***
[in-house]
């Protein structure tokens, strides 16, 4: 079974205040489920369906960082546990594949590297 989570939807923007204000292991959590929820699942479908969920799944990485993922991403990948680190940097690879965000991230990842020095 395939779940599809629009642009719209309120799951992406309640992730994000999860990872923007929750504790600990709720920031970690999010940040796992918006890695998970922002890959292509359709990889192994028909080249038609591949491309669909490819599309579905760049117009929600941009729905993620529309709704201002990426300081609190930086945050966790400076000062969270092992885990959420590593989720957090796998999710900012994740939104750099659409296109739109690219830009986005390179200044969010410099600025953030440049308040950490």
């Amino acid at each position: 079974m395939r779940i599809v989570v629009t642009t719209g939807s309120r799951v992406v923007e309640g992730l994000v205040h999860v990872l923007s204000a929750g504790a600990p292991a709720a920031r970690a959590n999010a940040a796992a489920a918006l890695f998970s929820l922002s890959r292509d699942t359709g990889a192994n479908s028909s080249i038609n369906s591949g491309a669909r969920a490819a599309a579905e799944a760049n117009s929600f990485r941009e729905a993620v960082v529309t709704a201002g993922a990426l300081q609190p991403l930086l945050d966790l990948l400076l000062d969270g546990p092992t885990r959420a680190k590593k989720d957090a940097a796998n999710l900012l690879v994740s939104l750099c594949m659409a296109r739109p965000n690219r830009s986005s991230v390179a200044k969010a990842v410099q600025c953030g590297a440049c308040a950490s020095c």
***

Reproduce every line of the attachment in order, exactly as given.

[in-house]
């Protein structure tokens, strides 16, 4: 079974205040489920369906960082546990594949590297 989570939807923007204000292991959590929820699942479908969920799944990485993922991403990948680190940097690879965000991230990842020095 395939779940599809629009642009719209309120799951992406309640992730994000999860990872923007929750504790600990709720920031970690999010940040796992918006890695998970922002890959292509359709990889192994028909080249038609591949491309669909490819599309579905760049117009929600941009729905993620529309709704201002990426300081609190930086945050966790400076000062969270092992885990959420590593989720957090796998999710900012994740939104750099659409296109739109690219830009986005390179200044969010410099600025953030440049308040950490």
């Amino acid at each position: 079974m395939r779940i599809v989570v629009t642009t719209g939807s309120r799951v992406v923007e309640g992730l994000v205040h999860v990872l923007s204000a929750g504790a600990p292991a709720a920031r970690a959590n999010a940040a796992a489920a918006l890695f998970s929820l922002s890959r292509d699942t359709g990889a192994n479908s028909s080249i038609n369906s591949g491309a669909r969920a490819a599309a579905e799944a760049n117009s929600f990485r941009e729905a993620v960082v529309t709704a201002g993922a990426l300081q609190p991403l930086l945050d966790l990948l400076l000062d969270g546990p092992t885990r959420a680190k590593k989720d957090a940097a796998n999710l900012l690879v994740s939104l750099c594949m659409a296109r739109p965000n690219r830009s986005s991230v390179a200044k969010a990842v410099q600025c953030g590297a440049c308040a950490s020095c």